Experts warn entities on conflict of interests

The recent past banking industry crisis that consumed some financial institutions has been cited as an example of conflict of interest and its implications on corporate existence, hence a lesson for others.
It showed how disclosures fell short of standards at the prompts of various promoters of the interests, which eventually reduced the financial institutions to mere corporate contraptions.
The Chairman of Ecobank Nigeria, John Aboh, made the observations in Lagos, on Tuesday, at the 2017 Audit Committee Conference of the Audit Committee Institute Nigeria (ACI).

While admitting that corruption is not implicit in every conflict of interest, he described its existence as the mother of all vulnerabilities and not easily controlled, but required courage, vigorous governance and force.

He charged the members of the committee to raise the bar in playing the governance roles of gate-keeping, which involves the protecting and safeguarding wealth, ensuring proper governance of the
“To be effective at the role, they need to become sufficiently aware of the risks the entity is facing in its daily operations – the factors that militate against the achievement of set goals, which conflict of interest is one,” he said.
But quoting the PricewaterhouseCoopers, he added: “organizations that establish programmes to find and mitigate individual conflicts of interest likely pay less to administer such programmes that to repair financial standing and/or reputation.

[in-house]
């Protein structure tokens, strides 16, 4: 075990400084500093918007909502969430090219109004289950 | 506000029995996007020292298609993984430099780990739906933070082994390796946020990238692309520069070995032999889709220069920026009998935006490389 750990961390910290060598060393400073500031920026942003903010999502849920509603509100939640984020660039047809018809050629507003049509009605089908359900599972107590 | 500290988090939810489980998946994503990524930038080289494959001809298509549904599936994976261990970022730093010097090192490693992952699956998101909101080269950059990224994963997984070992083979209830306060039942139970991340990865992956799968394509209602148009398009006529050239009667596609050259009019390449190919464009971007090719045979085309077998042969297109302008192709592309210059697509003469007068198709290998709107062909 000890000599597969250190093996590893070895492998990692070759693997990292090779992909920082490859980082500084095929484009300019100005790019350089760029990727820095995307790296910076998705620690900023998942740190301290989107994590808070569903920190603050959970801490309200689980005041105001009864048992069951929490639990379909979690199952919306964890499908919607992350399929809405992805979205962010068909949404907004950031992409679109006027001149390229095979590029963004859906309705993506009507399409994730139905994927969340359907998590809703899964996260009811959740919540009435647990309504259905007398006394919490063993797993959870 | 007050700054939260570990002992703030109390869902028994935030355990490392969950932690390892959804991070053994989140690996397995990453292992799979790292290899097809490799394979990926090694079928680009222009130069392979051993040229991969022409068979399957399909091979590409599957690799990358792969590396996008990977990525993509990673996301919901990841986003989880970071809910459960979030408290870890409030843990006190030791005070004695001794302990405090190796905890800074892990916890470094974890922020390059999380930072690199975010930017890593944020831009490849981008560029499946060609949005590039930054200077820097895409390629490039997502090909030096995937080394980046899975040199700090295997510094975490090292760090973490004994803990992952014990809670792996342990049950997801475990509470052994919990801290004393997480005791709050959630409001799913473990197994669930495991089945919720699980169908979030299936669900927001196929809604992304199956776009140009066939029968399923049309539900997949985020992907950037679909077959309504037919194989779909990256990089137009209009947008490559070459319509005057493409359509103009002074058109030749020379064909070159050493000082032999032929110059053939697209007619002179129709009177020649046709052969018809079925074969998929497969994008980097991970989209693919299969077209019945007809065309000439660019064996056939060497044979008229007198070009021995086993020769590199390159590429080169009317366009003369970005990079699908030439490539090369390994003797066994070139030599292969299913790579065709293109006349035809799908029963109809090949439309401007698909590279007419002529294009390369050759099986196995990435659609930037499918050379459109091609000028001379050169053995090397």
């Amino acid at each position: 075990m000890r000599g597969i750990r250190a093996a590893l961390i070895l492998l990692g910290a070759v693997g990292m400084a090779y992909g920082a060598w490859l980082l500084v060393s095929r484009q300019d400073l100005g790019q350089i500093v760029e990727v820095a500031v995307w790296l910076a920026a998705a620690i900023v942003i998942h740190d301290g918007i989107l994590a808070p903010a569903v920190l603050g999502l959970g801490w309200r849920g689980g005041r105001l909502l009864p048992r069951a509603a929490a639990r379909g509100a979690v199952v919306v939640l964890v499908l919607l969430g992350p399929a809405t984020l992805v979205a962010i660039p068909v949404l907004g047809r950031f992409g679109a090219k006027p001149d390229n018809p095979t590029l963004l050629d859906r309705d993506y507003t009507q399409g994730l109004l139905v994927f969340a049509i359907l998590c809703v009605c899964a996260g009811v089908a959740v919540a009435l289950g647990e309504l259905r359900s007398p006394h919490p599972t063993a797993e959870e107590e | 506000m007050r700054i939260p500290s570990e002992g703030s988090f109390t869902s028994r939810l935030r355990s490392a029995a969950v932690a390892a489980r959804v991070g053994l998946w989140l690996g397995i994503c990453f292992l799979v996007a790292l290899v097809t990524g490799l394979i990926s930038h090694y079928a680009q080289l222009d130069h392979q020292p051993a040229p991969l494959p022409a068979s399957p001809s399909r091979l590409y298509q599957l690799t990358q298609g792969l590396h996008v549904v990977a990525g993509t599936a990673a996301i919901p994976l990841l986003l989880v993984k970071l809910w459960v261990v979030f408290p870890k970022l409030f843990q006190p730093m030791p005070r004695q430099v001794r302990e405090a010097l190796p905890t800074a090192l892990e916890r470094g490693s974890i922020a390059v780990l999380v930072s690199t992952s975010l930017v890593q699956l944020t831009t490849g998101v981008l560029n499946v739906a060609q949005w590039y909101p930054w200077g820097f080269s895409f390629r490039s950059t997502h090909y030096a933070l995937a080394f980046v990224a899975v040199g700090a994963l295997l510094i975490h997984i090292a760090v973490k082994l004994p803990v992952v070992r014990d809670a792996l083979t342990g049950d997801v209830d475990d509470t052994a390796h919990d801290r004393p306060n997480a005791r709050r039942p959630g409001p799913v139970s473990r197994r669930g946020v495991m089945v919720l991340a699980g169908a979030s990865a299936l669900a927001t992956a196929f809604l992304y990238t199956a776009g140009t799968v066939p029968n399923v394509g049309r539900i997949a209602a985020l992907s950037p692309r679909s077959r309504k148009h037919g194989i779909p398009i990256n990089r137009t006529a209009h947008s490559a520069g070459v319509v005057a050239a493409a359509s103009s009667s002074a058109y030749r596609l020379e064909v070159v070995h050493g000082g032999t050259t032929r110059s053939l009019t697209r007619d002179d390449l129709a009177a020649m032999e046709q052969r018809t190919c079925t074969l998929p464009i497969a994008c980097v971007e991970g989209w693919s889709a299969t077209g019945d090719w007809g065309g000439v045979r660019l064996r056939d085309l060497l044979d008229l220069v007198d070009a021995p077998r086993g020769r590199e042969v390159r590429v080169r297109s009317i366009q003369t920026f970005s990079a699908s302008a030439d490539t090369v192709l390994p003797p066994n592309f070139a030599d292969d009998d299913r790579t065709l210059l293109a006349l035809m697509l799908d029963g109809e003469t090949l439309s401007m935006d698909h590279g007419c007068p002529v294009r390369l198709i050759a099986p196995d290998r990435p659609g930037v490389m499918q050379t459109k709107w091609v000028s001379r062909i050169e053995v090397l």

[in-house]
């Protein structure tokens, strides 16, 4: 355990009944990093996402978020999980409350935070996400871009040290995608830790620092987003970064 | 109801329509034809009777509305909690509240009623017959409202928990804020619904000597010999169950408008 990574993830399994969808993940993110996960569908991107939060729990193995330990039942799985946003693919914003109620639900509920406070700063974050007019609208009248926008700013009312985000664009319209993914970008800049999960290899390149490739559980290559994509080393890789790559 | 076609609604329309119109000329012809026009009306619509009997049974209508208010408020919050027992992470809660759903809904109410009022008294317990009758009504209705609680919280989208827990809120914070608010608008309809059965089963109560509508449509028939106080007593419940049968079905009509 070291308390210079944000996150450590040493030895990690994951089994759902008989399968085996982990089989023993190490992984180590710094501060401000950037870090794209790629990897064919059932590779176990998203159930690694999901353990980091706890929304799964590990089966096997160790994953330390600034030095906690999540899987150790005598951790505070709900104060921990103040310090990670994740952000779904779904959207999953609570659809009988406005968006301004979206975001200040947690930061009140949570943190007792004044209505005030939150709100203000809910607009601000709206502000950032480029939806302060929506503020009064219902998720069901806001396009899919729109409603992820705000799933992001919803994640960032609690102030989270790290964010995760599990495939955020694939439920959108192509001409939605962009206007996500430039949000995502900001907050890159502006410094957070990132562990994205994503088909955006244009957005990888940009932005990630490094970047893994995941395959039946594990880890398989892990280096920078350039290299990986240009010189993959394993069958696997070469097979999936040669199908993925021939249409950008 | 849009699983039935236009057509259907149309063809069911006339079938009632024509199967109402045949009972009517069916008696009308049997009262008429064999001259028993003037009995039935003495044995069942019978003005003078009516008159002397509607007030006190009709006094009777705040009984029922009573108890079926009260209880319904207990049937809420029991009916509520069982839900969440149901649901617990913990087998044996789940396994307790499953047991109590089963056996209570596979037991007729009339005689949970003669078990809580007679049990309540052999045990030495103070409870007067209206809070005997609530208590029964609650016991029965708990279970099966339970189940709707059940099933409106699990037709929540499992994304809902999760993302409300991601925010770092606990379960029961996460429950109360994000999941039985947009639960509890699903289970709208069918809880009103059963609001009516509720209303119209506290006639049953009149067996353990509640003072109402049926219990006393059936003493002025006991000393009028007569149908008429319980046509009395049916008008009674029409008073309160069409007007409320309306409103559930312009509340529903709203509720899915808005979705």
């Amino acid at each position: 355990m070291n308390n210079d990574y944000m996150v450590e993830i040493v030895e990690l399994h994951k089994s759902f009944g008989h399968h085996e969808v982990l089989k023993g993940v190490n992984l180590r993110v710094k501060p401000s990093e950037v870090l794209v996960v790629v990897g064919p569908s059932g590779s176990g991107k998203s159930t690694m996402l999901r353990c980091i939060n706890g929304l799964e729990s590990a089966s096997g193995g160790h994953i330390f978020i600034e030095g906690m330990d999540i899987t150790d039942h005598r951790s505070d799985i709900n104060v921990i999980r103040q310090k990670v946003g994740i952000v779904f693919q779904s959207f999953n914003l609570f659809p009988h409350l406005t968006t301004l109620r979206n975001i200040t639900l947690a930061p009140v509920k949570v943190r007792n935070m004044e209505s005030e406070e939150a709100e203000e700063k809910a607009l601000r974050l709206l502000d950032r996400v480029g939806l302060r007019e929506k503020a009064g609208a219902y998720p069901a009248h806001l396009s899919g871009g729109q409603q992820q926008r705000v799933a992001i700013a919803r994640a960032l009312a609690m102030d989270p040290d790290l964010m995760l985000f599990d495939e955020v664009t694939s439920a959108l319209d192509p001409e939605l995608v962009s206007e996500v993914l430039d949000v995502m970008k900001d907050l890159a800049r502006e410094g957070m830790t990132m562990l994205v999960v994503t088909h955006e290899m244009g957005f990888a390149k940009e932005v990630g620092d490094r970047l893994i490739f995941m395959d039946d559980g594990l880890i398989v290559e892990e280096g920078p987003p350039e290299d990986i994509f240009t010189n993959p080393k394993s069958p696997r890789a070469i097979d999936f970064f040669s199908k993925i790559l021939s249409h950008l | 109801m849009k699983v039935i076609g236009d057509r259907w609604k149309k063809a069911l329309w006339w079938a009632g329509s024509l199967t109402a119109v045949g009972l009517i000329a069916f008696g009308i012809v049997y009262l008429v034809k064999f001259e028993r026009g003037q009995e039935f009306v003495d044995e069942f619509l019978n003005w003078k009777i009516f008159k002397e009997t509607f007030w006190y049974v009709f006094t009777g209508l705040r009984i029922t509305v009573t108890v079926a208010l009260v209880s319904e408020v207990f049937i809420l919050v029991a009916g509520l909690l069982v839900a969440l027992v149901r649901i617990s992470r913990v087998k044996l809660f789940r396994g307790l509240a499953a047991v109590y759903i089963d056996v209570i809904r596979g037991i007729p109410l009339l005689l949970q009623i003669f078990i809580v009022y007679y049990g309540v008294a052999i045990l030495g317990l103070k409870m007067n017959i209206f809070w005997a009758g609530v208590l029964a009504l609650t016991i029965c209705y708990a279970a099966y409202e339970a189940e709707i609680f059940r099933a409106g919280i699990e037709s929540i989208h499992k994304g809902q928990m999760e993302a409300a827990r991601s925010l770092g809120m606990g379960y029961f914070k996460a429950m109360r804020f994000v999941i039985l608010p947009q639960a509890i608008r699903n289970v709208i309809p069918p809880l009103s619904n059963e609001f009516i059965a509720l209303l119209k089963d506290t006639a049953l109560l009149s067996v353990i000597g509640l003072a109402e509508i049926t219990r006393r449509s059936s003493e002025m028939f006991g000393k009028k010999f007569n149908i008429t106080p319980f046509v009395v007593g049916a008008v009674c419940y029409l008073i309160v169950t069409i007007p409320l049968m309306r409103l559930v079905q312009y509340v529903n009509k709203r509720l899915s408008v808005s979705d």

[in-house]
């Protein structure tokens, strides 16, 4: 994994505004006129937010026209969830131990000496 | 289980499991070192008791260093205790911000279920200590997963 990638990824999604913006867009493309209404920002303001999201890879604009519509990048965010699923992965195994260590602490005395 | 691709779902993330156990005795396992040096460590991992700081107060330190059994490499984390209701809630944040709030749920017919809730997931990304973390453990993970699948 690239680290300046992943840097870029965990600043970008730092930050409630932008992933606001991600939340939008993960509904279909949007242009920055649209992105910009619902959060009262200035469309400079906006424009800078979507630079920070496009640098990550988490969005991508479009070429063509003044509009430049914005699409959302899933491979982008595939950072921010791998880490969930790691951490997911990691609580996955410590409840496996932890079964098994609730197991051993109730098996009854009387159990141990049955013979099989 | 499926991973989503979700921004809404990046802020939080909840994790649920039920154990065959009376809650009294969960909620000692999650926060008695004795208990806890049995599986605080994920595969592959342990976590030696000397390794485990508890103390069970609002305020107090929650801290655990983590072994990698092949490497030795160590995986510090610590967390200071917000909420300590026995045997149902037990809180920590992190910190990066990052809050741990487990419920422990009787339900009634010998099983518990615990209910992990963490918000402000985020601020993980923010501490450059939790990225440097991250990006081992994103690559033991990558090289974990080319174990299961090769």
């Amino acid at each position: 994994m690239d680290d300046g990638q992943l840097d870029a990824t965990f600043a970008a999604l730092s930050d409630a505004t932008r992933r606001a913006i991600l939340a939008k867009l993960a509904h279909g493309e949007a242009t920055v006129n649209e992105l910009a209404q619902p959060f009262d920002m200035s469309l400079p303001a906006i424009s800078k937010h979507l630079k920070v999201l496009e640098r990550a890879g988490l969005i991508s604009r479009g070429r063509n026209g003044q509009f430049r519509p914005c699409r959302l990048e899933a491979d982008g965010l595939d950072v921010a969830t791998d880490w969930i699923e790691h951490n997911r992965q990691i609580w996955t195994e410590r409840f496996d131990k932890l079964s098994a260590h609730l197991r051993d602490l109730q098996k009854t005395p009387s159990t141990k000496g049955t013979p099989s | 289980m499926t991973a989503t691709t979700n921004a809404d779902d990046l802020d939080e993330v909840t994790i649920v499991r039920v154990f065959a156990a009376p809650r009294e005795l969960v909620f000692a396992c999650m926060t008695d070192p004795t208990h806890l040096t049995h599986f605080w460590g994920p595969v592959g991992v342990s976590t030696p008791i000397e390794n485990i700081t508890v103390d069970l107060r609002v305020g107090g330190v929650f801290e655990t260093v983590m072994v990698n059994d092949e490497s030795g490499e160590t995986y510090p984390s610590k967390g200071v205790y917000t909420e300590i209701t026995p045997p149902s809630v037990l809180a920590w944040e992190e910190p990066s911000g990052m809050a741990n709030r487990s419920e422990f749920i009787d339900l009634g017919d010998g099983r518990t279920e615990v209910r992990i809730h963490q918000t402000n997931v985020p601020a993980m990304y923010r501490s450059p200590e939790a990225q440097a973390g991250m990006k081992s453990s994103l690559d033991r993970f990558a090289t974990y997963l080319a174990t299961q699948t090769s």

“A lack of comprehensive and effective programme can hamper disclosure and management of individual conflicts of interest, potentially resulting in regulatory and civil penalties, along with collateral damage to a company’s brand and reputation.”
Earlier, the Chairman of ACI, Christian Ekeigwe, in his welcome address, noted that the institute is an independent advocacy for financial reporting focused on bringing to the agenda of governance critical issues affecting integrity of financial reports.
According to him, independence and self-discipline are important audit tools of ensuring that the committee’s voice in defense of shareholders and other investors cannot be manipulated.
Ekeigwe said conflicts of interest has been an underestimated problem and denied in most societies because it naturally combines with related parties or parties with deep familiarity.

“It is the most dangerous low visibility governance vulnerability because it is predatory and not easily controlled. Gradual, but harmful, it injures the systemic governance dynamics on which the prosperity of the organisation depends.
“It evades conventional controls, weakens the audit function and unleashes indeterminate consequences as it ‘normalises’ anomie in the organisation,” turning people to cowardly do the bidding of the promoters,” he said.
Describing the ugly trend as a prescription for governance failure and value erosion, he said there is a need for intellectual understanding of the risk it posed to attracting the right quantity and quality of attention required to match the potential consequences.

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